Beth Vest
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Capitalism Pt. I: Education for Obedience

It starts at a young age. Approximately, the age of 2, where channels created for young children begin to indoctrinate them into the idea (that will eventually become a belief) that they must behave in the way that is defined by capitalist education, which will keep their country on its feet when followed properly. If you sit down to watch some of these shows, although a lot of them are centered on arithmetic’s, the sciences, and language – the majority of them focus on behaviour and interaction with other people. These shows are preparing the child for their next step: public education.

Public education exists for 2 reasons. The first being; that the subjects being educated are actually being socialized into the acceptance of their own subordination. The second being; weeding out the subjects who may not be the best candidates for upholding and perpetuating the necessary components to uphold capitalism and capitalist functions of society. From then on, those subjects are faced with training, and standardized testing, (that increase in difficulty with every stage) which will determine their future financial position, and their status in the system.

The subjects will be taught obedience over morality and conventionality (following the rules) over critical thought. These lessons are often repetitive, and the subject must regurgitate them, over, and over, and over until it is drilled into their very way of thinking. This is to ensure that there is difficulty in deprogramming, or deviating from the system in place. The difficulty will rest with the subject before it will with those in power.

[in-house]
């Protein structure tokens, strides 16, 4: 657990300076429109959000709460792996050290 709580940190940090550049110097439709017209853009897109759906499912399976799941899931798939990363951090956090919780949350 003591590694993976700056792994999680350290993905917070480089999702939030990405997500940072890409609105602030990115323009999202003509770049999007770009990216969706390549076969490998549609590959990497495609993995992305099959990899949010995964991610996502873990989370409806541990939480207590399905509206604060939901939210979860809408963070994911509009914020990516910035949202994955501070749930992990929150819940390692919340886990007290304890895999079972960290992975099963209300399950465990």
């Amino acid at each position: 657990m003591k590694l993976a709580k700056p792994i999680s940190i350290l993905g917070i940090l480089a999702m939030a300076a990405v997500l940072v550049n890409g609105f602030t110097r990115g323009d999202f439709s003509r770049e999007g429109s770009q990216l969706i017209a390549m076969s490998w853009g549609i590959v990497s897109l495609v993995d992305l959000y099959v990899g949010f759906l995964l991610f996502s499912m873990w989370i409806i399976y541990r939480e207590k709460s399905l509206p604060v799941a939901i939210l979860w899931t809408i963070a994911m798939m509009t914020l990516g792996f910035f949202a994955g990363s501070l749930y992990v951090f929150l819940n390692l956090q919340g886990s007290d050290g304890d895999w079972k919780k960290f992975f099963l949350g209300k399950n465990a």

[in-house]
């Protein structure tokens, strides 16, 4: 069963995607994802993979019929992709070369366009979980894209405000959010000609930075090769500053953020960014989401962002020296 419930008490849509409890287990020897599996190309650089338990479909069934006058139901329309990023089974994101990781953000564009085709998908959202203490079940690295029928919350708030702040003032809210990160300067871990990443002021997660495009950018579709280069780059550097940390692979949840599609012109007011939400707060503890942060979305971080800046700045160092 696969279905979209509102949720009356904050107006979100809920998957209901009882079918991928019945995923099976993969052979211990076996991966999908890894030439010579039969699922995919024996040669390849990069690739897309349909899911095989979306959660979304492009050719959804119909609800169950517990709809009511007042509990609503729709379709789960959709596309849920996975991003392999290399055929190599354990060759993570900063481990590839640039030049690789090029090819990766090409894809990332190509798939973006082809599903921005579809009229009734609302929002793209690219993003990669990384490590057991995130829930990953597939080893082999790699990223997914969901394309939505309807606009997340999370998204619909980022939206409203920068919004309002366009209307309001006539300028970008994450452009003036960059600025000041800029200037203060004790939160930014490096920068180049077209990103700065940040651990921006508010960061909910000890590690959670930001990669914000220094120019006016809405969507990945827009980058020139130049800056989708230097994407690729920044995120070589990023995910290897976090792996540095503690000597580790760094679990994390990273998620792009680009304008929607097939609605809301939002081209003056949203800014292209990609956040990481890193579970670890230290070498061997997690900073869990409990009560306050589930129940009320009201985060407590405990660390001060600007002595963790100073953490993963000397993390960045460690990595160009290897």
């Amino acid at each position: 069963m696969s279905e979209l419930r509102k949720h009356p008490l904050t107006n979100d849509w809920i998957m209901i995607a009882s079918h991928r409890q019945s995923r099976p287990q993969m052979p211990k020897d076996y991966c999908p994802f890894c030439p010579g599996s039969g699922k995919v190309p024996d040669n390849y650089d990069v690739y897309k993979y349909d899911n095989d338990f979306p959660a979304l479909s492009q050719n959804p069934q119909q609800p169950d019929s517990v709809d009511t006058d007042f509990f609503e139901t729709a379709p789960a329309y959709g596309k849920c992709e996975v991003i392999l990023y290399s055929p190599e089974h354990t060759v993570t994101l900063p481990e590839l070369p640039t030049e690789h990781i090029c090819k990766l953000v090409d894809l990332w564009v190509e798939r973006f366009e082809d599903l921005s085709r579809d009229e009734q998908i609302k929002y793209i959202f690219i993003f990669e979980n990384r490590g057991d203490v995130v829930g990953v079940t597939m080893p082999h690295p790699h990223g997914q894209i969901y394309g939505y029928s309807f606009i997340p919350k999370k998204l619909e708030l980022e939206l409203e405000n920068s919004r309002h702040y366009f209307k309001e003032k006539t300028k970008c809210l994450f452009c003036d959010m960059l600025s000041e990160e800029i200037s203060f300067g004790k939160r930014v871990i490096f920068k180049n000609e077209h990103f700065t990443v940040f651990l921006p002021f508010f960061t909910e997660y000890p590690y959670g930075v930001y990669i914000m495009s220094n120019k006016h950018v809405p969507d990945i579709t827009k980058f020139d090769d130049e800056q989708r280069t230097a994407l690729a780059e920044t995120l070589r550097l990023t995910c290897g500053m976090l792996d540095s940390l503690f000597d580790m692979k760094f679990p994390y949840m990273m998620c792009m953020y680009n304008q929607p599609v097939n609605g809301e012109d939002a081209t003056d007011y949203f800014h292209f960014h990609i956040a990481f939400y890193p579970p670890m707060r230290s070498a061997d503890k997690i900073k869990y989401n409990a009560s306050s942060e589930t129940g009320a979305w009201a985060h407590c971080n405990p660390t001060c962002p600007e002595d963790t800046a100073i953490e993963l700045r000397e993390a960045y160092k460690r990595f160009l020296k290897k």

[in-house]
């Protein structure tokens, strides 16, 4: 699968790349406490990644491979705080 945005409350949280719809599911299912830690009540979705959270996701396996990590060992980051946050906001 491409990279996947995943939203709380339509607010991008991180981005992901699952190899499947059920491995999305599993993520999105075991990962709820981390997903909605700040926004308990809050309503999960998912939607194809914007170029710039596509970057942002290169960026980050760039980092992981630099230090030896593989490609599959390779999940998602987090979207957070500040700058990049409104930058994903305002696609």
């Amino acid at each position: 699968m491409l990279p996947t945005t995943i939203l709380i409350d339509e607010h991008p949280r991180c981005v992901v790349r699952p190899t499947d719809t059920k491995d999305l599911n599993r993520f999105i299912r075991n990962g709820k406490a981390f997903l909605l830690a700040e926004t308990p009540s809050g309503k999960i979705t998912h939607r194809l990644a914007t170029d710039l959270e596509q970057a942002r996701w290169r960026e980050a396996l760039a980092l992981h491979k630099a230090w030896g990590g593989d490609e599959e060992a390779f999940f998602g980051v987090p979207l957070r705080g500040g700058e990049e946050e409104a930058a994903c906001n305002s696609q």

This form of indoctrination creates a necessity for itself, and instructs its subjects that their obligations and responsibilities as members of society are to their family, the church, the school, and the military. But there's a twist. Only one of these is accessible without even some participation in public education, and its accessibility is dwindling.
The church.

In another piece, I will discuss how religion is a necessity for the functionality of capitalism, but I will focus on education for this piece. Without public education, many things will be inaccessible to you, including work, food, shelter, or even a place in your local social scene.
If you don't go to school, you don't graduate. If you don't graduate, you cannot get a job. If you do not get a job, you won't have access to a significant amount of money. If you don't have money, it is impossible for you to acquire the resources necessary to survive. Not that you could even go that far, avoiding public education. In America, you don't actually have a choice whether you will be publicly educated or not. If you don't attend any sort of government approved schooling, you will surely be put in jail, and/or along with your parents (if you are ages 15 and 17).

Even though the schools play such a good role for the people who run this system, they are still greatly underfunded, especially in the oppressed communities. This is why many oppressed and marginalized groups suffer the worst injustices.
Capitalism works by creating competition. The subjects are taught that they must compete with each other to obtain substantial earnings. Unfortunately, (but very, VERY obviously), this creates a cold and cruel attitudes between different classes of working-class people. They become inhumane and begin to enforce the worst of their human qualities perpetrated by the system.
Today, education is perhaps the most important function of state and local governments. Compulsory school attendance laws and the great expenditures for education both demonstrate our recognition of the importance of education to our democratic society. It is required in the performance of our most basic public responsibilities...It is the very foundation of good citizenship. Today it is a principal instrument in awakening the child to cultural values, in preparing him for later professional training, and in helping him to adjust normally to his environment. In these days, it is doubtful that any child may reasonably be expected to succeed in life if he is denied the opportunity of an education.

- Justice Earl Warren
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